Fassbinder, who began as an actor before shifting to directing in the mid-1960s, cast himself as the proletariat protagonist, a nave schlub named Franz Biberkopf who loses his job at the beginning of the film when the circus sideshow he works for is shut down by the police (he was billed as "Fox the Talking Head," although we never get to see his show in action). A devoted purchaser of lottery tickets, he manages to hit the jackpot to the tune of 500,000 marks, which immediately elevates his social standing, although he has no real knowledge of how to move or act in the new social circles now open to him. He falls into a relationship with Eugen Thiess (Peter Chatel), the son of the owner of a book-binding company (Adrian Hoven) that is in financial trouble. Eugen works for his father, and Franz is so eager to stay in his romantic good graces that he agrees to loan the company a substantial amount of his money while spending other copious amounts on a fancy apartment and new furnishings for him and Eugen. Although he maintains connections with his working-class background, which include his bitter sister Hedwig (Christiane Maybach) and the regulars at a low-rent gay bar, he is always reaching upward and usually failing, much to Eugen's embarrassment (he doesn't know which fork to use at dinner, he doesn't understand or appreciate opera, he has no sense of style or how to comport himself in elevated company, and so forth).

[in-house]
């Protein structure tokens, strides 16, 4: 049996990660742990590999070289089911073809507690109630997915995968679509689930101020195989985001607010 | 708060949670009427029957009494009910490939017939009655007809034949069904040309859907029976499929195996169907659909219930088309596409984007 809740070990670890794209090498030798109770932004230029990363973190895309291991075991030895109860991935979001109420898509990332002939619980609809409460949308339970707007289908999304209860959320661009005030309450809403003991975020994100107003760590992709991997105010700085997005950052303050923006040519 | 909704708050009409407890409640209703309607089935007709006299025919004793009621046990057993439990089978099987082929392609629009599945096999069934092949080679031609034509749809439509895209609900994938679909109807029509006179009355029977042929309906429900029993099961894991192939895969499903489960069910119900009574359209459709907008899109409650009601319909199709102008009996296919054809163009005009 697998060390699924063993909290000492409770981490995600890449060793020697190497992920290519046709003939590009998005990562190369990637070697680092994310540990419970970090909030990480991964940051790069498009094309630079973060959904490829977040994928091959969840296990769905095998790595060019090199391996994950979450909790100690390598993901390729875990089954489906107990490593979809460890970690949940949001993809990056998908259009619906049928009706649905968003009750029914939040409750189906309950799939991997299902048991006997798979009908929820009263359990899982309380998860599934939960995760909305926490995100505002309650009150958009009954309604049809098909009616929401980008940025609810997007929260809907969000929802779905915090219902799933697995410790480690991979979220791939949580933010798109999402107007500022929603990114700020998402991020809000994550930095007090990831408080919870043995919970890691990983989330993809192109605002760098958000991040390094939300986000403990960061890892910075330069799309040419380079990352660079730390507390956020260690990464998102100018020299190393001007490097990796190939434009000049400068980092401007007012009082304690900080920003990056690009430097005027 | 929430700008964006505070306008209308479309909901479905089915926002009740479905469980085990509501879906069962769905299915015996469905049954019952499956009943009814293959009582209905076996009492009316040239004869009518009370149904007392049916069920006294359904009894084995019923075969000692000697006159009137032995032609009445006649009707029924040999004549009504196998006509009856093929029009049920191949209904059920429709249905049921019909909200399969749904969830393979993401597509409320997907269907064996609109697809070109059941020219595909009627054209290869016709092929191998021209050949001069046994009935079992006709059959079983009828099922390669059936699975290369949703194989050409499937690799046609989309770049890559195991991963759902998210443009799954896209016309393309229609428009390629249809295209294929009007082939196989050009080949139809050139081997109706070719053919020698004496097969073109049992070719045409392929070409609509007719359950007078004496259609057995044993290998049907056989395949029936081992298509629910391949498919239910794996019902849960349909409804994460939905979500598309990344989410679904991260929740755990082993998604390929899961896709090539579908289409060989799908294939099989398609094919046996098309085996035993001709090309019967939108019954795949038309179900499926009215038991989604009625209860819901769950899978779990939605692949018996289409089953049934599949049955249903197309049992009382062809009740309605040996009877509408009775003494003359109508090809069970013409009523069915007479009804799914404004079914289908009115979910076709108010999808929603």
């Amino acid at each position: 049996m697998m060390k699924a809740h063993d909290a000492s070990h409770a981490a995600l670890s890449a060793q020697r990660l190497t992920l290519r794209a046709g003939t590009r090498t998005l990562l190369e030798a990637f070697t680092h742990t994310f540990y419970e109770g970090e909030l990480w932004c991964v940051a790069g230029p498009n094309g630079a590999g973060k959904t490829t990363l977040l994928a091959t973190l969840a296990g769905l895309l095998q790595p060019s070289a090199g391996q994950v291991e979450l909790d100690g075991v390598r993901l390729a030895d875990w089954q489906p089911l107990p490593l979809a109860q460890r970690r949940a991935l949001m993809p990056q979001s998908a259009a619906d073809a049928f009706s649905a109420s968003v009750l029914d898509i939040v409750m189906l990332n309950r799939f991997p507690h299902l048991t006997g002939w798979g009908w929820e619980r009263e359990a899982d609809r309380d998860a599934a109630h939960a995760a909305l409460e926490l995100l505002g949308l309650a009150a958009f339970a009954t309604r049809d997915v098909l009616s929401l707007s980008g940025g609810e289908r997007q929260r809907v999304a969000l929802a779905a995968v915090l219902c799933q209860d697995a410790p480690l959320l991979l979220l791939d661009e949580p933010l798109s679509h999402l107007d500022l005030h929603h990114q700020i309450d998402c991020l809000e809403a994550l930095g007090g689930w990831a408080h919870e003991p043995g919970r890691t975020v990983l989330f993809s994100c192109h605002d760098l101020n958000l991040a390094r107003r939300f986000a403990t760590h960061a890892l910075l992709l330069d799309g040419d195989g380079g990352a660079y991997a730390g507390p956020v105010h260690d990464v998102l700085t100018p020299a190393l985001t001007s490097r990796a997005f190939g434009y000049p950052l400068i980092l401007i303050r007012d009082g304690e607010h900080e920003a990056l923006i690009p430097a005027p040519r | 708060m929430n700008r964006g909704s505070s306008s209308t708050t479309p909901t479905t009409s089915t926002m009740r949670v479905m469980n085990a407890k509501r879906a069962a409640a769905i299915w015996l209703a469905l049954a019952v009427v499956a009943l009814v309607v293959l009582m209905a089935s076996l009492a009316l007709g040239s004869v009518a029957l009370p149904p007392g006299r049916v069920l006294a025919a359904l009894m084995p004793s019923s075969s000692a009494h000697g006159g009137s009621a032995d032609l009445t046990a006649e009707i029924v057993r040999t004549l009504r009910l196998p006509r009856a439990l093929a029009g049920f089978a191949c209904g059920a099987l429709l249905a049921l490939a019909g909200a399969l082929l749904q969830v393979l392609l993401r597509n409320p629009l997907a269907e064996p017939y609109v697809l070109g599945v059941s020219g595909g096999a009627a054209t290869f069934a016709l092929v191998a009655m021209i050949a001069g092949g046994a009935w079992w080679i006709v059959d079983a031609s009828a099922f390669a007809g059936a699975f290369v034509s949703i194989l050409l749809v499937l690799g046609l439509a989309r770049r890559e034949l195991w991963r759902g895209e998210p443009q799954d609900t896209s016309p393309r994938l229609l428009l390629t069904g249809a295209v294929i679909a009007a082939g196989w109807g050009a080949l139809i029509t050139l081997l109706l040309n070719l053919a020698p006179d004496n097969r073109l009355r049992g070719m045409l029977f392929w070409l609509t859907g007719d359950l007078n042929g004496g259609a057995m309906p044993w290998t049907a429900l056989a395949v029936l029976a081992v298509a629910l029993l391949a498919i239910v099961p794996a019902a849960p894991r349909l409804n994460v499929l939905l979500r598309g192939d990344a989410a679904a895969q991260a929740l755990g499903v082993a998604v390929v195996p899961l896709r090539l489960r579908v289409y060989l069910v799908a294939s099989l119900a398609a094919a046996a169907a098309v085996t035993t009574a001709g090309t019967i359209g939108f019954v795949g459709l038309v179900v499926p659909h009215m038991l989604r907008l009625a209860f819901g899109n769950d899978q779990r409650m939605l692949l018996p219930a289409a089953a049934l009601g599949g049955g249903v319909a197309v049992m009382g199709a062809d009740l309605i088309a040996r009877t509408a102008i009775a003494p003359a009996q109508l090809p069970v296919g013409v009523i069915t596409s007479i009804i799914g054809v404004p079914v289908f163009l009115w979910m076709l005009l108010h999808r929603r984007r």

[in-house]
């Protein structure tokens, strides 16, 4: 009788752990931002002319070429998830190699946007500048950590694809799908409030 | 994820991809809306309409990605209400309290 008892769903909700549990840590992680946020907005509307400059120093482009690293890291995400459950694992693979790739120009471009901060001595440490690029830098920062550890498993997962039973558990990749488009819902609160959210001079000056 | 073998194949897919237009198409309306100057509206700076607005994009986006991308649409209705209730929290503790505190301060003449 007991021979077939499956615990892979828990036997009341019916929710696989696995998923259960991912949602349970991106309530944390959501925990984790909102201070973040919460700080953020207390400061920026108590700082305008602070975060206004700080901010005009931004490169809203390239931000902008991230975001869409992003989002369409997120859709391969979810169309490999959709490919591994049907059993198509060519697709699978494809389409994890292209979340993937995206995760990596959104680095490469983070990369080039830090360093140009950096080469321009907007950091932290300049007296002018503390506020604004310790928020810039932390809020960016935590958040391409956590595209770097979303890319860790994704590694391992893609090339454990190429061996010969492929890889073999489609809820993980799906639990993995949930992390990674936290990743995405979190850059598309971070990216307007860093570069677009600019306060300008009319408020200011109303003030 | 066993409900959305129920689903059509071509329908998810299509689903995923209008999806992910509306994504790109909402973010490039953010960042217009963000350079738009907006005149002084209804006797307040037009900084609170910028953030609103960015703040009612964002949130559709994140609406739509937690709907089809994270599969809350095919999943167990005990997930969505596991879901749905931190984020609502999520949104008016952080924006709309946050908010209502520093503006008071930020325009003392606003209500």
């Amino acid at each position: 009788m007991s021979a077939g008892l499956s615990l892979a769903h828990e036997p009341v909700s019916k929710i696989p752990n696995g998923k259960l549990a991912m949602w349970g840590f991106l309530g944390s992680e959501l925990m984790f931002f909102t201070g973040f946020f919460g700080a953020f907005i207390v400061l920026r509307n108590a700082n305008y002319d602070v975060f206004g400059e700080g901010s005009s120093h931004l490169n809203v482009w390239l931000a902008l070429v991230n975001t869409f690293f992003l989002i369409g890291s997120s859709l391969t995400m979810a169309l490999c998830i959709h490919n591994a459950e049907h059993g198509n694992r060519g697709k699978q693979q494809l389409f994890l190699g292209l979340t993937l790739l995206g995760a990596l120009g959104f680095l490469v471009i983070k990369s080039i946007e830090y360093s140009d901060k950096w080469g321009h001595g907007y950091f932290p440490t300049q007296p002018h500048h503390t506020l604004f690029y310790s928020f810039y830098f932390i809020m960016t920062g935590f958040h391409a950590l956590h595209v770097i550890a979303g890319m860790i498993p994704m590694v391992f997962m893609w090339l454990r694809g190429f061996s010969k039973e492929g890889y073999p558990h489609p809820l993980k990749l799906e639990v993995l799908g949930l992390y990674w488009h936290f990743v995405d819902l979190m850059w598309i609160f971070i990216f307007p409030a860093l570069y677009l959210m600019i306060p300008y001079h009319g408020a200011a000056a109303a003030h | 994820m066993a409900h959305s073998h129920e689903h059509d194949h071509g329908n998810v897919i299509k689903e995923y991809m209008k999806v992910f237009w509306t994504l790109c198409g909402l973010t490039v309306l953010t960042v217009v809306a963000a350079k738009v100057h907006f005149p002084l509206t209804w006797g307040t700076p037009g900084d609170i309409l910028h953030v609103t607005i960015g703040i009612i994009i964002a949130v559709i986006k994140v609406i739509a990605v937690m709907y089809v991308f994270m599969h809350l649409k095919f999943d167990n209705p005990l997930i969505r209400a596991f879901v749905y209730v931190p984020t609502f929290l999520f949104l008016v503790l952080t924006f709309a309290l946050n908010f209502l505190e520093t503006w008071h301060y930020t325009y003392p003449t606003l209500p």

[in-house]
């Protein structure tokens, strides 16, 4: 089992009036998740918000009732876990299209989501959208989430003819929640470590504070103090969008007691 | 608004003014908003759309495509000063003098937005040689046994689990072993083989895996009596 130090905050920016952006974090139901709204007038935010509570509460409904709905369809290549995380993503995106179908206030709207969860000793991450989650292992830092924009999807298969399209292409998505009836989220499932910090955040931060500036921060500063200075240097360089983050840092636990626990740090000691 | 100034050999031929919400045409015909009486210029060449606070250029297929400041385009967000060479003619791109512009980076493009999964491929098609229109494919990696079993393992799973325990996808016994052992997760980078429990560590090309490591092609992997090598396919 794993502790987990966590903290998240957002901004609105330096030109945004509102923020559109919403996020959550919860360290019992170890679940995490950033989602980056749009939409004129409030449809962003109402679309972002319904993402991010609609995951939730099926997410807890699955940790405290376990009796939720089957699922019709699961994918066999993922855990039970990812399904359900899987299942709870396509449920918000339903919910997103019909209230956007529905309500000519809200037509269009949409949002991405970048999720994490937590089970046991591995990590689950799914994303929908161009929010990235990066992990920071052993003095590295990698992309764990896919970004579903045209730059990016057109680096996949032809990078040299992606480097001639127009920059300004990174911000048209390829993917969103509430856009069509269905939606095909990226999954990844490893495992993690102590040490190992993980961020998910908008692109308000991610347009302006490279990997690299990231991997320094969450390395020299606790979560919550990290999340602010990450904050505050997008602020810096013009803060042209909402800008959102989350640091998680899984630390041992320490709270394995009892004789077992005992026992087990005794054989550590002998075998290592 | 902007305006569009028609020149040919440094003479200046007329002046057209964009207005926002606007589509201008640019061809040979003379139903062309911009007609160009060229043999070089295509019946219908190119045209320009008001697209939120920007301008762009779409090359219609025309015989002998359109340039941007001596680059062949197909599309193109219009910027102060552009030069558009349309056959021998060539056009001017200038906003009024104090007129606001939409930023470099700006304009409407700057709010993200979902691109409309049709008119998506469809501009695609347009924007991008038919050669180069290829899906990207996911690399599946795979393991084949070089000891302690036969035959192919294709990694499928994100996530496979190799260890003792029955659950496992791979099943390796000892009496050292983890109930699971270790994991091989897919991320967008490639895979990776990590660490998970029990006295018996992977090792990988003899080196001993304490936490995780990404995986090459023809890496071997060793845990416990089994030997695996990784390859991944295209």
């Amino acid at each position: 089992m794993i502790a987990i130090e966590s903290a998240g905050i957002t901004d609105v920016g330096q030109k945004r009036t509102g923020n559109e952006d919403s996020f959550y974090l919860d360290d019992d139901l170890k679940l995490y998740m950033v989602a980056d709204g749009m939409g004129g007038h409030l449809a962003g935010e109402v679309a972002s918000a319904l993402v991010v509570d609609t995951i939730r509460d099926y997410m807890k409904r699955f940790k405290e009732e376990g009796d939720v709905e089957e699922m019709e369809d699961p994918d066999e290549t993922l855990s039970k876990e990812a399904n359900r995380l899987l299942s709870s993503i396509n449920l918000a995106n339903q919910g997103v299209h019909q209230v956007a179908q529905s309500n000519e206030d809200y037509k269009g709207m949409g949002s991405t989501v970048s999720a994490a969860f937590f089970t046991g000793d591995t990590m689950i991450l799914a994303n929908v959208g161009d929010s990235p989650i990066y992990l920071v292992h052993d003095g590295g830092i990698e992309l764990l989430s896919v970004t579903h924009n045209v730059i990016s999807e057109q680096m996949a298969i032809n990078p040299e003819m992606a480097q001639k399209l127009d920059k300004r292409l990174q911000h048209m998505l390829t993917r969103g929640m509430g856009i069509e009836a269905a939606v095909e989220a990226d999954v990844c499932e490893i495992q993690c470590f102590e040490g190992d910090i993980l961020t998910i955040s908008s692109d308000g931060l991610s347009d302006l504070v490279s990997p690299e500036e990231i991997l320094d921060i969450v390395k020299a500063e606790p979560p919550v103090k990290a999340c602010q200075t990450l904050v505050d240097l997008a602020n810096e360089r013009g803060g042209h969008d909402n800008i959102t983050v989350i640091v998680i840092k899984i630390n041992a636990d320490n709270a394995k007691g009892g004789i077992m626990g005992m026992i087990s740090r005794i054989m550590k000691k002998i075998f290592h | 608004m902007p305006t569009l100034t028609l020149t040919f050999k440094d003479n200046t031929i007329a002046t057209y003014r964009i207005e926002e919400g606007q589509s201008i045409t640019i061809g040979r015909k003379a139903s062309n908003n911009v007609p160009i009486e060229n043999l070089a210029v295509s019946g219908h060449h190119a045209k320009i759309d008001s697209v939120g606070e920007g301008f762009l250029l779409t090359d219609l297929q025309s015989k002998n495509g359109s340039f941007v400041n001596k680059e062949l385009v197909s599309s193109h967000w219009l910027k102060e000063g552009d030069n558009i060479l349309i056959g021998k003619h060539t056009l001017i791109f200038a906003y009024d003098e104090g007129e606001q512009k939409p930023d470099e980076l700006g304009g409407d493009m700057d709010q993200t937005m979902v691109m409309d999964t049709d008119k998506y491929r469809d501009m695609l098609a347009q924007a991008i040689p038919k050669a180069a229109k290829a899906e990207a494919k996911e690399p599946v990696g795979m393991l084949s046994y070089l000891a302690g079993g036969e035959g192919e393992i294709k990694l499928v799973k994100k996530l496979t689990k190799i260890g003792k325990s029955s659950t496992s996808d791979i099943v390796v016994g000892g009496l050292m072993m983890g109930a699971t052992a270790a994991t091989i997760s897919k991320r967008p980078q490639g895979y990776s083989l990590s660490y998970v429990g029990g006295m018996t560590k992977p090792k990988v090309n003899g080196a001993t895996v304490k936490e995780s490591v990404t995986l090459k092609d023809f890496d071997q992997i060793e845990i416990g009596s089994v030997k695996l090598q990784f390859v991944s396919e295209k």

At its best, Fox and His Friends is an effectively acerbic depiction of the underlying power of social class and how it both informs and dictates so much of our behavior and understanding of the world. Franz feigns being proud of his working-class origins, but we constantly sense his desire to be part of Eugen's world, even though he can never quite figure out how to do it. There are moments of cringe-worthy embarrassment when Franz behaves impolitely, and Fassbinder's performance makes him pitiable without being entirely pathetic. He's not a particularly likeable character at first, and the manner in which he leads so brashly with his sexuality gives him a certain crudeness that is off-putting. Yet, as the story unfolds, his character gains levels of pathos that give the film's depiction of social strata in conflict a sense of both critical depth and emotional discord. We feel for poor Franz, who is simply in over his head.